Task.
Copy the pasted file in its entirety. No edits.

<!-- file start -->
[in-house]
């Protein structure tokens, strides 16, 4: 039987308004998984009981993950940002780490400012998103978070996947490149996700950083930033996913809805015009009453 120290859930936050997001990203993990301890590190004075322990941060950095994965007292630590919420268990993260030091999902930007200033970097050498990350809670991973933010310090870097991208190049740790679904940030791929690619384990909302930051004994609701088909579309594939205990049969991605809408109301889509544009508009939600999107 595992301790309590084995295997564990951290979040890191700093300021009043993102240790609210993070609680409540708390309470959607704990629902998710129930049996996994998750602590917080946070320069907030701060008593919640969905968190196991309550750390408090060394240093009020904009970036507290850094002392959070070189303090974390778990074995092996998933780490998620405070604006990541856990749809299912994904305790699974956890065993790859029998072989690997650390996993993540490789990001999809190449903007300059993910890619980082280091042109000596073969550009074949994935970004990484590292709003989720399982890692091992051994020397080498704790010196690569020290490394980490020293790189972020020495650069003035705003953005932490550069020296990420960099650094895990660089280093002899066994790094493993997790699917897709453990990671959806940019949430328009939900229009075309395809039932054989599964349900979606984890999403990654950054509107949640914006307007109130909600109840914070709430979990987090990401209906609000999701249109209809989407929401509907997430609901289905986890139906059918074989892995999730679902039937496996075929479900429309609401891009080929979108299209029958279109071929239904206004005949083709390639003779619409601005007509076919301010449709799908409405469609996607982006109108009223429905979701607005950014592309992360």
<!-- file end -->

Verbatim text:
[in-house]
């Protein structure tokens, strides 16, 4: 039987308004998984009981993950940002780490400012998103978070996947490149996700950083930033996913809805015009009453 120290859930936050997001990203993990301890590190004075322990941060950095994965007292630590919420268990993260030091999902930007200033970097050498990350809670991973933010310090870097991208190049740790679904940030791929690619384990909302930051004994609701088909579309594939205990049969991605809408109301889509544009508009939600999107 595992301790309590084995295997564990951290979040890191700093300021009043993102240790609210993070609680409540708390309470959607704990629902998710129930049996996994998750602590917080946070320069907030701060008593919640969905968190196991309550750390408090060394240093009020904009970036507290850094002392959070070189303090974390778990074995092996998933780490998620405070604006990541856990749809299912994904305790699974956890065993790859029998072989690997650390996993993540490789990001999809190449903007300059993910890619980082280091042109000596073969550009074949994935970004990484590292709003989720399982890692091992051994020397080498704790010196690569020290490394980490020293790189972020020495650069003035705003953005932490550069020296990420960099650094895990660089280093002899066994790094493993997790699917897709453990990671959806940019949430328009939900229009075309395809039932054989599964349900979606984890999403990654950054509107949640914006307007109130909600109840914070709430979990987090990401209906609000999701249109209809989407929401509907997430609901289905986890139906059918074989892995999730679902039937496996075929479900429309609401891009080929979108299209029958279109071929239904206004005949083709390639003779619409601005007509076919301010449709799908409405469609996607982006109108009223429905979701607005950014592309992360």